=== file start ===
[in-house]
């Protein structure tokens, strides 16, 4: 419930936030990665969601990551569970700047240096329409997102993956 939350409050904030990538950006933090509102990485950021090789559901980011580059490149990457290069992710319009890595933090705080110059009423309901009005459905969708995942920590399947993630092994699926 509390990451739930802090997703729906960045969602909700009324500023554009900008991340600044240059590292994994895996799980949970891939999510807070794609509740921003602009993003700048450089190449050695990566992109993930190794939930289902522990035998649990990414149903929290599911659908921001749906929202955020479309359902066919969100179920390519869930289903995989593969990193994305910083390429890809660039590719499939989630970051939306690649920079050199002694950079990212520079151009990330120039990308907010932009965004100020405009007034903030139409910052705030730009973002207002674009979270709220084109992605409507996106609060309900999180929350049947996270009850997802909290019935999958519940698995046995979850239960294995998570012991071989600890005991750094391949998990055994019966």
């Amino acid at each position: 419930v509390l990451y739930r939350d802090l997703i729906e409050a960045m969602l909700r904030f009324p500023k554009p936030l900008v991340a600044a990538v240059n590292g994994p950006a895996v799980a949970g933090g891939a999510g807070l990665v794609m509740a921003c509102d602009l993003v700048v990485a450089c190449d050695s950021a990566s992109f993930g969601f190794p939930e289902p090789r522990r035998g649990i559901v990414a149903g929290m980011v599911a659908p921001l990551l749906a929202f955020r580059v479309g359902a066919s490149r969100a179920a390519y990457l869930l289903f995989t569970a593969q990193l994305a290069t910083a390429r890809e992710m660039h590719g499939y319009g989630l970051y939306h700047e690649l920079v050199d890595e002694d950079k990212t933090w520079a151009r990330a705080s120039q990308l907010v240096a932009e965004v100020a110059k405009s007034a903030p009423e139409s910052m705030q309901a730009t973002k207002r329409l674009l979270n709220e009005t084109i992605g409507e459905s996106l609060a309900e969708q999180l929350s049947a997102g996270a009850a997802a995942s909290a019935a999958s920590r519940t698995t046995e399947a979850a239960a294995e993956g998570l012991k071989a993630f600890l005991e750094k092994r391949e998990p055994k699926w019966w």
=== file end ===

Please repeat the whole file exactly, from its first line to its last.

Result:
[in-house]
């Protein structure tokens, strides 16, 4: 419930936030990665969601990551569970700047240096329409997102993956 939350409050904030990538950006933090509102990485950021090789559901980011580059490149990457290069992710319009890595933090705080110059009423309901009005459905969708995942920590399947993630092994699926 509390990451739930802090997703729906960045969602909700009324500023554009900008991340600044240059590292994994895996799980949970891939999510807070794609509740921003602009993003700048450089190449050695990566992109993930190794939930289902522990035998649990990414149903929290599911659908921001749906929202955020479309359902066919969100179920390519869930289903995989593969990193994305910083390429890809660039590719499939989630970051939306690649920079050199002694950079990212520079151009990330120039990308907010932009965004100020405009007034903030139409910052705030730009973002207002674009979270709220084109992605409507996106609060309900999180929350049947996270009850997802909290019935999958519940698995046995979850239960294995998570012991071989600890005991750094391949998990055994019966």
């Amino acid at each position: 419930v509390l990451y739930r939350d802090l997703i729906e409050a960045m969602l909700r904030f009324p500023k554009p936030l900008v991340a600044a990538v240059n590292g994994p950006a895996v799980a949970g933090g891939a999510g807070l990665v794609m509740a921003c509102d602009l993003v700048v990485a450089c190449d050695s950021a990566s992109f993930g969601f190794p939930e289902p090789r522990r035998g649990i559901v990414a149903g929290m980011v599911a659908p921001l990551l749906a929202f955020r580059v479309g359902a066919s490149r969100a179920a390519y990457l869930l289903f995989t569970a593969q990193l994305a290069t910083a390429r890809e992710m660039h590719g499939y319009g989630l970051y939306h700047e690649l920079v050199d890595e002694d950079k990212t933090w520079a151009r990330a705080s120039q990308l907010v240096a932009e965004v100020a110059k405009s007034a903030p009423e139409s910052m705030q309901a730009t973002k207002r329409l674009l979270n709220e009005t084109i992605g409507e459905s996106l609060a309900e969708q999180l929350s049947a997102g996270a009850a997802a995942s909290a019935a999958s920590r519940t698995t046995e399947a979850a239960a294995e993956g998570l012991k071989a993630f600890l005991e750094k092994r391949e998990p055994k699926w019966w």